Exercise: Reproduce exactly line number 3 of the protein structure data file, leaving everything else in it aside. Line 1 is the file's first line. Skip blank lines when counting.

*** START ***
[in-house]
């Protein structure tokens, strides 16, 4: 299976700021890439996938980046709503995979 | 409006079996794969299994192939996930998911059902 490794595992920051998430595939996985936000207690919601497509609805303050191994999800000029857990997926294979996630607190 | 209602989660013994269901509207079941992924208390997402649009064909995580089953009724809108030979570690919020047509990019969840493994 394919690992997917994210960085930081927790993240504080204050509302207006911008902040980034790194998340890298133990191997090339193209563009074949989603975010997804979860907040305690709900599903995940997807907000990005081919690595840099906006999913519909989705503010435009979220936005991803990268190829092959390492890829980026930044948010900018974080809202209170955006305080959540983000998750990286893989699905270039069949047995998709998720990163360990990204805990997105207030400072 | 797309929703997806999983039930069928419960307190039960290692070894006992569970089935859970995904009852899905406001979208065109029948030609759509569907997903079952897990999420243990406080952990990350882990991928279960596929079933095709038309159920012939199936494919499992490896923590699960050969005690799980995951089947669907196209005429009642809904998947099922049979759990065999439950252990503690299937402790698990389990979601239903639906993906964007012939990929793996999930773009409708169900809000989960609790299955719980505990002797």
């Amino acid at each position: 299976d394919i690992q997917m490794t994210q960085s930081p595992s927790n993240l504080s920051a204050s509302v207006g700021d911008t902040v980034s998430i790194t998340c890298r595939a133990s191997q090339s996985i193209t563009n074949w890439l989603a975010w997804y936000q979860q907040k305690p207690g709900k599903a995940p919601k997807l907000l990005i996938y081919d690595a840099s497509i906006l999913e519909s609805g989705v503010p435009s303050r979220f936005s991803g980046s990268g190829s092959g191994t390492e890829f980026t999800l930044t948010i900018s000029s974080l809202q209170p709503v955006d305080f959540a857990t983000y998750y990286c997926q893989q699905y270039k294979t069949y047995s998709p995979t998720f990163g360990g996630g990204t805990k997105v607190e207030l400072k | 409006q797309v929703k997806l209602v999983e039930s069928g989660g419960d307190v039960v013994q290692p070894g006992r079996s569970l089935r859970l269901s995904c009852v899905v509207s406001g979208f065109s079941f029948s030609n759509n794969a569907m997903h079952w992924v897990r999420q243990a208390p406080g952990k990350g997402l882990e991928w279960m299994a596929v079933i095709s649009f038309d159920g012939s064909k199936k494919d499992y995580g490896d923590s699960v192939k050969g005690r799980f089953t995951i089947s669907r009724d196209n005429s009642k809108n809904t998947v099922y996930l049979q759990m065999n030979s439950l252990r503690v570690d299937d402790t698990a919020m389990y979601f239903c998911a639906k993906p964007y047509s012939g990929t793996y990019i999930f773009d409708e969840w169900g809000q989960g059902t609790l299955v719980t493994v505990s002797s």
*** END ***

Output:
């Amino acid at each position: 299976d394919i690992q997917m490794t994210q960085s930081p595992s927790n993240l504080s920051a204050s509302v207006g700021d911008t902040v980034s998430i790194t998340c890298r595939a133990s191997q090339s996985i193209t563009n074949w890439l989603a975010w997804y936000q979860q907040k305690p207690g709900k599903a995940p919601k997807l907000l990005i996938y081919d690595a840099s497509i906006l999913e519909s609805g989705v503010p435009s303050r979220f936005s991803g980046s990268g190829s092959g191994t390492e890829f980026t999800l930044t948010i900018s000029s974080l809202q209170p709503v955006d305080f959540a857990t983000y998750y990286c997926q893989q699905y270039k294979t069949y047995s998709p995979t998720f990163g360990g996630g990204t805990k997105v607190e207030l400072k | 409006q797309v929703k997806l209602v999983e039930s069928g989660g419960d307190v039960v013994q290692p070894g006992r079996s569970l089935r859970l269901s995904c009852v899905v509207s406001g979208f065109s079941f029948s030609n759509n794969a569907m997903h079952w992924v897990r999420q243990a208390p406080g952990k990350g997402l882990e991928w279960m299994a596929v079933i095709s649009f038309d159920g012939s064909k199936k494919d499992y995580g490896d923590s699960v192939k050969g005690r799980f089953t995951i089947s669907r009724d196209n005429s009642k809108n809904t998947v099922y996930l049979q759990m065999n030979s439950l252990r503690v570690d299937d402790t698990a919020m389990y979601f239903c998911a639906k993906p964007y047509s012939g990929t793996y990019i999930f773009d409708e969840w169900g809000q989960g059902t609790l299955v719980t493994v505990s002797s």